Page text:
All About Anxiety
“Anxiety does not empty tomorrow of its sorrows, but only empties today of its strength.”
~ C. Spurgeon
What is anxiety?
Anxiety is an incredibly common emotional state. These feelings of worry and fear keep us up at night, rifling through negative memories and anticipated consequences. Anxiety often makes us feel alone, that no one else would really understand what we are going through or that no one has messed up as badly as we have. Our worries keep us focused on mistakes, shortcomings, and the ways we have let others and ourselves down.
Sometimes it’s hard to make the thoughts stop. They just keep coming, no matter how much we try to ignore them or get rid of them. And then there’s the feeling—the racing heart, the shaking, stomach-churning pit. These feelings make it hard to eat and focus. The thoughts and the feelings come at the worst times, too. No matter how hard we try, the thoughts just won’t stop, and the feelings get worse. It’s easy to feel hopeless when we’re stuck.
The good news is, there is hope. Early detection and treatment of anxiety symptoms can make a major difference – but it is never too late to be helped.
Fortunately, anxiety tends to be easy to spot. Here are some of the most common symptoms (DSM-5):
- Constant worry or difficulty controlling worry
- Racing thoughts
- Pounding heart
- Sweating or shaking
- Difficulty sleeping
- Difficulty feeling rested or relaxed
- Specific fears (situations, animals, etc.)
If you or a loved one struggle with anxiety, do not wait. Contact me today to begin the process of overcoming your fears taking control of your life.
How does anxiety affect people?
The effects of anxiety usually permeate multiple areas of life. These feelings tend to affect our mental space, social functioning, and even physical health. As anxiety often motivates us to avoid uncomfortable or stressful situations, people tend to isolate themselves. We may have a hard time focusing in school, finishing tasks at work, and it may show up in our personal relationships. Sometimes, conflict with loved ones or even the thought of possibly letting someone down can be paralyzing. Oftentimes we may feel restless, irritable, and on edge.
Chronic anxiety has been consistently found to lead to poorer health outcomes. For example, those with long term symptoms of anxiety tend to struggle with cardiovascular disease (Blakemore et al, 2014), obesity (Nigatu et al, 2016), diabetes (Melin et al, 2017), and other major health complications. This means that, although traditionally thought of as a mental health issue, anxiety can be a medical concern.
Fortunately, anxiety is very treatable. If you or a loved one struggle with the effects of anxiety, contact me today to schedule your first session.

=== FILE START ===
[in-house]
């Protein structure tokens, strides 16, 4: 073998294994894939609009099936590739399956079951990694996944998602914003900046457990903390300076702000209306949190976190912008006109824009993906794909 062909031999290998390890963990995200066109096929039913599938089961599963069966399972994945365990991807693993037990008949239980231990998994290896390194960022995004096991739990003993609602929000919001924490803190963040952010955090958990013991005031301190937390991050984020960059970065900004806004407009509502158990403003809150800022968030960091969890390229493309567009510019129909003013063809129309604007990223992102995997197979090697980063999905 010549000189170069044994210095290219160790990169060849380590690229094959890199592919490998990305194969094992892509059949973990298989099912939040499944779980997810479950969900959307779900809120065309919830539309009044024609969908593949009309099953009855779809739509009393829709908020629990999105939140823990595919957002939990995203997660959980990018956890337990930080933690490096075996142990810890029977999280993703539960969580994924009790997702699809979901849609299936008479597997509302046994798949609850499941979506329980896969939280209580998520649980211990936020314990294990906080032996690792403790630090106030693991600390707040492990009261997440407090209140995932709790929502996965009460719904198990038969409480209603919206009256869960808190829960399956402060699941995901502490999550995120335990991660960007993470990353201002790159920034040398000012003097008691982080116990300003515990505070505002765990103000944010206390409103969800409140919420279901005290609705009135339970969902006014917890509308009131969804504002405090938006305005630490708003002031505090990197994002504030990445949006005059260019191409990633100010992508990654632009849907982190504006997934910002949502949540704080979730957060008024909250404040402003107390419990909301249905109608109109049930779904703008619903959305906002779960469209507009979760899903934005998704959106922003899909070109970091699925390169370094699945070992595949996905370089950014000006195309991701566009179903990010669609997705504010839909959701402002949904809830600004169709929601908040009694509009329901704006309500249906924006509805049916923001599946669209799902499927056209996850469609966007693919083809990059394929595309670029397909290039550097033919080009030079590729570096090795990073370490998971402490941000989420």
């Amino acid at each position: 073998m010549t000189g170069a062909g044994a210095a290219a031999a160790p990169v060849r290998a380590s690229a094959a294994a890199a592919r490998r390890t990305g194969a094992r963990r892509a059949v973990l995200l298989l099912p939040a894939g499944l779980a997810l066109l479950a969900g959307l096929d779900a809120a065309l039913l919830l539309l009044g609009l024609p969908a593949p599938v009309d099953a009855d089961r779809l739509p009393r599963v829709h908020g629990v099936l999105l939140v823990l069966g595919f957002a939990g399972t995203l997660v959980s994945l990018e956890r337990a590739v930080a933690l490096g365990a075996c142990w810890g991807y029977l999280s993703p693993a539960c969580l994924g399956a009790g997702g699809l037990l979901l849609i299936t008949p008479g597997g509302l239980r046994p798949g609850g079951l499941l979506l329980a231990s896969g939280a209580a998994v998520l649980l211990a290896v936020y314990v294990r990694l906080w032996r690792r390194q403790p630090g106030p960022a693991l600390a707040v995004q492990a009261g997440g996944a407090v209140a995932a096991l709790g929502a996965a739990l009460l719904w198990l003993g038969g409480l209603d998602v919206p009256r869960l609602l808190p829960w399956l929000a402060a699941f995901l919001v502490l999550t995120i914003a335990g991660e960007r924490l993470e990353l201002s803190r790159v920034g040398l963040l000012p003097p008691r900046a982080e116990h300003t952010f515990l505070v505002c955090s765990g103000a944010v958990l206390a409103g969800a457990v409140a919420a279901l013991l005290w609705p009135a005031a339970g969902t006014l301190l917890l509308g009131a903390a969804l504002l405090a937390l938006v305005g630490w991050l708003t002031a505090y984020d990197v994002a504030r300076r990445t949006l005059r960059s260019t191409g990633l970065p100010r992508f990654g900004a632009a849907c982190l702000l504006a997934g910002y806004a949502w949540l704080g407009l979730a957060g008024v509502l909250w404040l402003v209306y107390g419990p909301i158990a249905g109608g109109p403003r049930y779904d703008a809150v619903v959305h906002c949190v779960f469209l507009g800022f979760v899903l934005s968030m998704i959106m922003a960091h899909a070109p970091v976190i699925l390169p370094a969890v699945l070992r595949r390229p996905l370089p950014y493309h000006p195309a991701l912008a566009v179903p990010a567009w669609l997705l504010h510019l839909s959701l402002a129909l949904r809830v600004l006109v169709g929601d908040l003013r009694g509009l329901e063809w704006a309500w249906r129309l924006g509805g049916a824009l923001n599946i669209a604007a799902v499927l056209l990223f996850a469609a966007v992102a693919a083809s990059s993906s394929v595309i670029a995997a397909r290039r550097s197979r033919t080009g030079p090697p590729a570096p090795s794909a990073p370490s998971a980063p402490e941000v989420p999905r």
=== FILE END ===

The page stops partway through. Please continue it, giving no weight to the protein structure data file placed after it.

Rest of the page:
How can I overcome my anxiety?
The most effective method for managing and coping with anxiety is psychotherapy (Carpenter et al, 2018). Therapists are trained to align with clients in a way that communicates understanding and empathy. Working closely with a counselor can help with reducing symptoms and increasing overall life functioning. Many psychologists help clients determine the root cause of anxiety while also offering more practical, day-to-day methods for managing symptoms in the moment.
As you begin counseling, you will learn to:
- Quiet your mind
- Slow your heart rate
- Increase positive self-talk
- Feel more joy
- Challenge irrational thoughts
- Embrace your emotions
- Reach new heights
My name is Elizabeth Anderson, MFA, LMFT, and I am here for you. I work hard to stay on top of the most current research, particularly in brain mapping & neuroscience, as well as mindfulness-based techniques to provide the best help possible for my clients. My offices are located in Burbank and Pasedena, California, but I also see people from all over the Los Angeles county area. I can easily be reached to set up a session through phone or email, check out the Contact Me page to learn more!
Some clients find it helpful to read a book along with attending therapy. Feel free to check out this list
- The Mindfulness and Acceptance Workbook for Anxiety: A Guide to Breaking Free from Anxiety, Phobias, and Worry Using Acceptance and Commitment Therapy, by John P. Forsythe, PhD, and Georg H. Eifert, PhD
- The Mindful Way Through Anxiety, by Susan M Orsillo, PhD and Lizabeth Roemer, PhD
- Calming Your Anxious Mind: How Mindfulness and Compassion Can Free You from Anxiety, Fear, and Panic, by Jeffrey Brantley, MD, and Jon Kabat-Zinn, PhD
- Mindfulness: An Eight-Week Plan for Finding Peace in a Frantic World, by Mark Williams and Danny Penman
Blakemore, A., Dickens, C., Guthrie, E., Bower, P., Kontopantelis, E., Afzal, C., & Coventry, P. A. (2014). Depression and anxiety predict health-related quality of life in chronic obstructive pulmonary disease: systematic review and meta-analysis. International journal of chronic obstructive pulmonary disease, 9, 501.
Carpenter, J. K., Andrews, L. A., Witcraft, S. M., Powers, M. B., Smits, J. A., & Hofmann, S. G. (2018). Cognitive behavioral therapy for anxiety and related disorders: A meta‐analysis of randomized placebo‐controlled trials. Depression and anxiety.
Melin, E. O., Thunander, M., Landin-Olsson, M., Hillman, M., & Thulesius, H. O. (2017). Depression differed by midnight cortisol secretion, alexithymia and anxiety between diabetes types: a cross sectional comparison. BMC psychiatry, 17(1), 335.
Nigatu, Y. T., Reijneveld, S. A., de Jonge, P., van Rossum, E., & Bültmann, U. (2016). The combined effects of obesity, abdominal obesity and major depression/anxiety on health-related quality of life: the lifelines cohort study. PLoS One, 11(2), e0148871.